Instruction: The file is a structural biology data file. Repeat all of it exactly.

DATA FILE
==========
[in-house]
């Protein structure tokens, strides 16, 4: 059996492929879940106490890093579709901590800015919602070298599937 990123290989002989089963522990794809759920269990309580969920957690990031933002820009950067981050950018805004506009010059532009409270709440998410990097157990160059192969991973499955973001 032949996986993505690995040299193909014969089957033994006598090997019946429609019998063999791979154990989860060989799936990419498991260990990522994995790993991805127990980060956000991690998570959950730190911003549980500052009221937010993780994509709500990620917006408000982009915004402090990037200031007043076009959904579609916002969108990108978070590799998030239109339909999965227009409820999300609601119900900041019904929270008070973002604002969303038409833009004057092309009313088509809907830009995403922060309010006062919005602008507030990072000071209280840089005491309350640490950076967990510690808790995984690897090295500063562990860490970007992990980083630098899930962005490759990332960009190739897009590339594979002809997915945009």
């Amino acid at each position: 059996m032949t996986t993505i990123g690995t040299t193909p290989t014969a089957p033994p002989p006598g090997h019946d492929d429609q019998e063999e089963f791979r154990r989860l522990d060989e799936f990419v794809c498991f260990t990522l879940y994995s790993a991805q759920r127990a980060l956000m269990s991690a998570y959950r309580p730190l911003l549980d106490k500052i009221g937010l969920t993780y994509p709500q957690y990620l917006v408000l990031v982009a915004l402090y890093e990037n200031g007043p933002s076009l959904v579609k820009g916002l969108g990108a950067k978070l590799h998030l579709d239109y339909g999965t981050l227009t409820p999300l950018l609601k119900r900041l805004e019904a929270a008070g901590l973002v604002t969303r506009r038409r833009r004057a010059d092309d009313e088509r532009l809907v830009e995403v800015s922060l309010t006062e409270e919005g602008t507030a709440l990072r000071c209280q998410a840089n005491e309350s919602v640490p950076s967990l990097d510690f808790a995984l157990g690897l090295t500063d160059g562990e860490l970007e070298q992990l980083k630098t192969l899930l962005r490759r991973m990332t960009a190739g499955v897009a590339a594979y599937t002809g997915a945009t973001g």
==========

[in-house]
């Protein structure tokens, strides 16, 4: 059996492929879940106490890093579709901590800015919602070298599937 990123290989002989089963522990794809759920269990309580969920957690990031933002820009950067981050950018805004506009010059532009409270709440998410990097157990160059192969991973499955973001 032949996986993505690995040299193909014969089957033994006598090997019946429609019998063999791979154990989860060989799936990419498991260990990522994995790993991805127990980060956000991690998570959950730190911003549980500052009221937010993780994509709500990620917006408000982009915004402090990037200031007043076009959904579609916002969108990108978070590799998030239109339909999965227009409820999300609601119900900041019904929270008070973002604002969303038409833009004057092309009313088509809907830009995403922060309010006062919005602008507030990072000071209280840089005491309350640490950076967990510690808790995984690897090295500063562990860490970007992990980083630098899930962005490759990332960009190739897009590339594979002809997915945009």
């Amino acid at each position: 059996m032949t996986t993505i990123g690995t040299t193909p290989t014969a089957p033994p002989p006598g090997h019946d492929d429609q019998e063999e089963f791979r154990r989860l522990d060989e799936f990419v794809c498991f260990t990522l879940y994995s790993a991805q759920r127990a980060l956000m269990s991690a998570y959950r309580p730190l911003l549980d106490k500052i009221g937010l969920t993780y994509p709500q957690y990620l917006v408000l990031v982009a915004l402090y890093e990037n200031g007043p933002s076009l959904v579609k820009g916002l969108g990108a950067k978070l590799h998030l579709d239109y339909g999965t981050l227009t409820p999300l950018l609601k119900r900041l805004e019904a929270a008070g901590l973002v604002t969303r506009r038409r833009r004057a010059d092309d009313e088509r532009l809907v830009e995403v800015s922060l309010t006062e409270e919005g602008t507030a709440l990072r000071c209280q998410a840089n005491e309350s919602v640490p950076s967990l990097d510690f808790a995984l157990g690897l090295t500063d160059g562990e860490l970007e070298q992990l980083k630098t192969l899930l962005r490759r991973m990332t960009a190739g499955v897009a590339a594979y599937t002809g997915a945009t973001g």